I kind of stumbled on the Creative Arts Workshop opening. I didn't know it was happening but I was in the neighborhood for the Small Space opening and, well, there it was. The upstairs and downstairs of the Hilles Gallery are filled with work by the CAW faculty. CAW is known for the exceptional artistic talent gathered among its teachers.

I hope to get back there to comment more fully on the show but wanted to note one work in particular that really struck me. When I wrote about Steve DiGiovanni's River Street Gallery show back in June, one of the works I addressed was "Festival of Floats (Handa City, Japan)." The painting was a departure for DiGiovanni in two senses: it was painted with acrylics not oils, and it was more gestural than studied. DiGiovanni's "Portrait of My Son" in the Faculty Show takes this approach to the next level. On unstretched canvas, it is an explosion of imagery, shapes, figures, symbols, color and text. It seems unfinished, an appropriate metaphor for a painting of a child, or, childhood in general. It looks like a breakthrough.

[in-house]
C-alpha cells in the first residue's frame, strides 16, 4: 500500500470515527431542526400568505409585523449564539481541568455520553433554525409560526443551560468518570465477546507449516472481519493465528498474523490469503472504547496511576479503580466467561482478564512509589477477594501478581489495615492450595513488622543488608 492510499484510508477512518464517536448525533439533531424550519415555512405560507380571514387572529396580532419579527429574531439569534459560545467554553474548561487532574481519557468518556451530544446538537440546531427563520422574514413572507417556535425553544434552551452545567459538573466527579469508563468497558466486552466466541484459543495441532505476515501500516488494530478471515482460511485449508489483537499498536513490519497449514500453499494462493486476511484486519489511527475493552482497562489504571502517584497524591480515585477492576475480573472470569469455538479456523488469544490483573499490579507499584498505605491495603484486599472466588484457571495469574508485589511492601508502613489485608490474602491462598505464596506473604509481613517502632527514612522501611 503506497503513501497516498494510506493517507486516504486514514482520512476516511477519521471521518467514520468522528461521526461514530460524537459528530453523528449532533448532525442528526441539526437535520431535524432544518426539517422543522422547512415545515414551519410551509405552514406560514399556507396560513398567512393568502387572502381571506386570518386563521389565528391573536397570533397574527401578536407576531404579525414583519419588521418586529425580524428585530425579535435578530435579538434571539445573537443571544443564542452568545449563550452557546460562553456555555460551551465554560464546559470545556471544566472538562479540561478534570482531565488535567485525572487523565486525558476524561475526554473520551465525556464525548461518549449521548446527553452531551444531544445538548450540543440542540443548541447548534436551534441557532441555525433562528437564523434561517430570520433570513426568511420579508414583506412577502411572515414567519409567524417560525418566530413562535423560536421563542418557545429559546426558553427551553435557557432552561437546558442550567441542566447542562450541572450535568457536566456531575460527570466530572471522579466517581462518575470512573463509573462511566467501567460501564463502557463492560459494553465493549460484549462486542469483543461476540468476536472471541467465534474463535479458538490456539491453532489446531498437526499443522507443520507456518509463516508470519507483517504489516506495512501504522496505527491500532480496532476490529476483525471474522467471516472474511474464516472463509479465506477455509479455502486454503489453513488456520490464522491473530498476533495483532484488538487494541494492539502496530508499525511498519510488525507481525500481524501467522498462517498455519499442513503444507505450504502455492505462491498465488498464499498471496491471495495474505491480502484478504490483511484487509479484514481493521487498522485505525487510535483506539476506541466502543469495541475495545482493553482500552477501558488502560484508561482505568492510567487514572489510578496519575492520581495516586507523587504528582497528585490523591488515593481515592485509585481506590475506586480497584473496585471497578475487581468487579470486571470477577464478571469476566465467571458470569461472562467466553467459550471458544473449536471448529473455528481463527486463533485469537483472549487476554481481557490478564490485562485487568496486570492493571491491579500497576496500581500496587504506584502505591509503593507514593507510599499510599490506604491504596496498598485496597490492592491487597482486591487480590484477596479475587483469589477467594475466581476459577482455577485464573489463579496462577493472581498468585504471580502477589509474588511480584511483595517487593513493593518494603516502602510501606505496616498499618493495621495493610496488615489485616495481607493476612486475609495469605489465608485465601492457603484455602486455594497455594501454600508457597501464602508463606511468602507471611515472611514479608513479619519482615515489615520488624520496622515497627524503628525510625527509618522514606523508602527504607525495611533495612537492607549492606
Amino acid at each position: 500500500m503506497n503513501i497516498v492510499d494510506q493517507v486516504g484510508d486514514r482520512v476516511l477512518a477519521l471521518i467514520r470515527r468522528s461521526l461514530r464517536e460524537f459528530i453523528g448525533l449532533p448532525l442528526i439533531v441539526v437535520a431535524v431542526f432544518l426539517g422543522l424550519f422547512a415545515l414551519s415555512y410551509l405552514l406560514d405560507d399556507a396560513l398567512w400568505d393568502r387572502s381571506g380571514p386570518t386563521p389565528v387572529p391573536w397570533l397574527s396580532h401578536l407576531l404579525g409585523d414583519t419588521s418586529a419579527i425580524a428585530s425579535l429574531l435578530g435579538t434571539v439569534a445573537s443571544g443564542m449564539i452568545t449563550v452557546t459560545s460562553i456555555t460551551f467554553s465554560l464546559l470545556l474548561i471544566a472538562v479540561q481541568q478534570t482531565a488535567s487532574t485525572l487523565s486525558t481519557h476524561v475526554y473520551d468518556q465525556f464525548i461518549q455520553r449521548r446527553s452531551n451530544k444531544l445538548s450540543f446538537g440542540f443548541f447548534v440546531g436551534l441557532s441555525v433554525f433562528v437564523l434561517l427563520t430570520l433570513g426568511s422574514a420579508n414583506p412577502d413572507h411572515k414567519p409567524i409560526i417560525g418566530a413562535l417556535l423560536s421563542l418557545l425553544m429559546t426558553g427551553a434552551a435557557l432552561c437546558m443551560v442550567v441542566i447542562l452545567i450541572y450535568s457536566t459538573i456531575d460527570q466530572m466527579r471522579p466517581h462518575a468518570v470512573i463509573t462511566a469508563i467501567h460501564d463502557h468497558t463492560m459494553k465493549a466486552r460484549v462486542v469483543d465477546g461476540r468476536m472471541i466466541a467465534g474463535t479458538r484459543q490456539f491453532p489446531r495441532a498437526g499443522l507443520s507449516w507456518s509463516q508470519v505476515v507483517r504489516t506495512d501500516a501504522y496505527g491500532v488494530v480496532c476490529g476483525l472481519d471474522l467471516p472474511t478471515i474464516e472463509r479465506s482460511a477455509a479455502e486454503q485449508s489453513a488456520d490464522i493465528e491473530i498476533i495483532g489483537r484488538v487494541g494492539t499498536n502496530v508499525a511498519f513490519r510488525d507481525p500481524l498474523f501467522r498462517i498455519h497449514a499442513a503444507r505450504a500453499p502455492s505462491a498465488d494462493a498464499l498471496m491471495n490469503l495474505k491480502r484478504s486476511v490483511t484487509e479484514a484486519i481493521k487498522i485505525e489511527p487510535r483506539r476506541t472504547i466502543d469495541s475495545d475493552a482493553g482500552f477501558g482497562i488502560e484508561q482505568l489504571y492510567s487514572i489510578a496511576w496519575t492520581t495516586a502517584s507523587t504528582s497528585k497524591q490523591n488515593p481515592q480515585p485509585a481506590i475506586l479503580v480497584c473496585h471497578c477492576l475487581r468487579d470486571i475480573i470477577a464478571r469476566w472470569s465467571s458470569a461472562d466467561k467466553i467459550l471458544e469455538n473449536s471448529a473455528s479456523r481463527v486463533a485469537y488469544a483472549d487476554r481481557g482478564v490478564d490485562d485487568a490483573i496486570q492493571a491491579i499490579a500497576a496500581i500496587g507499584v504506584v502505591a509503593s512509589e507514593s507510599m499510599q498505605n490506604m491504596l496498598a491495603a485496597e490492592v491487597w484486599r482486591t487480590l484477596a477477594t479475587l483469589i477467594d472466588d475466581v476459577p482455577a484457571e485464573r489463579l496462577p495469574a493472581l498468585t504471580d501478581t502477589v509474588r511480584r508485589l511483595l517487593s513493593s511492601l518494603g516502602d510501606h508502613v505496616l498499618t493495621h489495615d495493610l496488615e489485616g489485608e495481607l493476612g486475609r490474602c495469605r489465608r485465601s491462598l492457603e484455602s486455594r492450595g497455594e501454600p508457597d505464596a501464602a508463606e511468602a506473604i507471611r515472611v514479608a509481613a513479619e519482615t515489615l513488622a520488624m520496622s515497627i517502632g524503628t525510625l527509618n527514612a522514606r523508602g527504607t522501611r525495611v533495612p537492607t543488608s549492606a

Hope Gallery Tattoo
817 Chapel St., Suite 2F, New Haven, (203) 752-0564
CT Hardcore: The Way We Were
Ends Sept. 23, 2007

The gallery room was packed at Hope Gallery Tattoo Friday night for the show of Dave Gagne's photos. There were dozens of black and white 8x10's as well as one wall with a slew of 5x7 prints. Along with the plethora of images—crowded on the walls like a moshing crowd at a hardcore show—were testimonials to the scene from various participants: band members, audience members (sometimes both). The images were shot in venues like Rudy's and the late lamented Daily Caffe but most particularly at the Tune Inn, the cavernous club that used to be on Center Street in New Haven.

According to Gagne, the photos were taken from roughly 1987 through the late '90's.

"I wanted to show more of the crowd interaction than tight shots of the bands," Gagne told me at the show. "It wasn't just about the music. It was about the people and the scene in general."

With a couple of hundred images to display, he chose putting the bands in alphabetical order as the default organizing principle. As the crowd took in the images-and connected with old friends and scenesters—an iPod played music from as many of the bands as Gagne could find recordings of. He said that aspect of the show was probably more challenging than getting the photos together.

It took about two months to gather the reminiscences, Gagne said.

"I had the concept in my head for a while. I wanted to involve other people. I called up about a dozen people I'm still in contact with now that I knew back then," he said.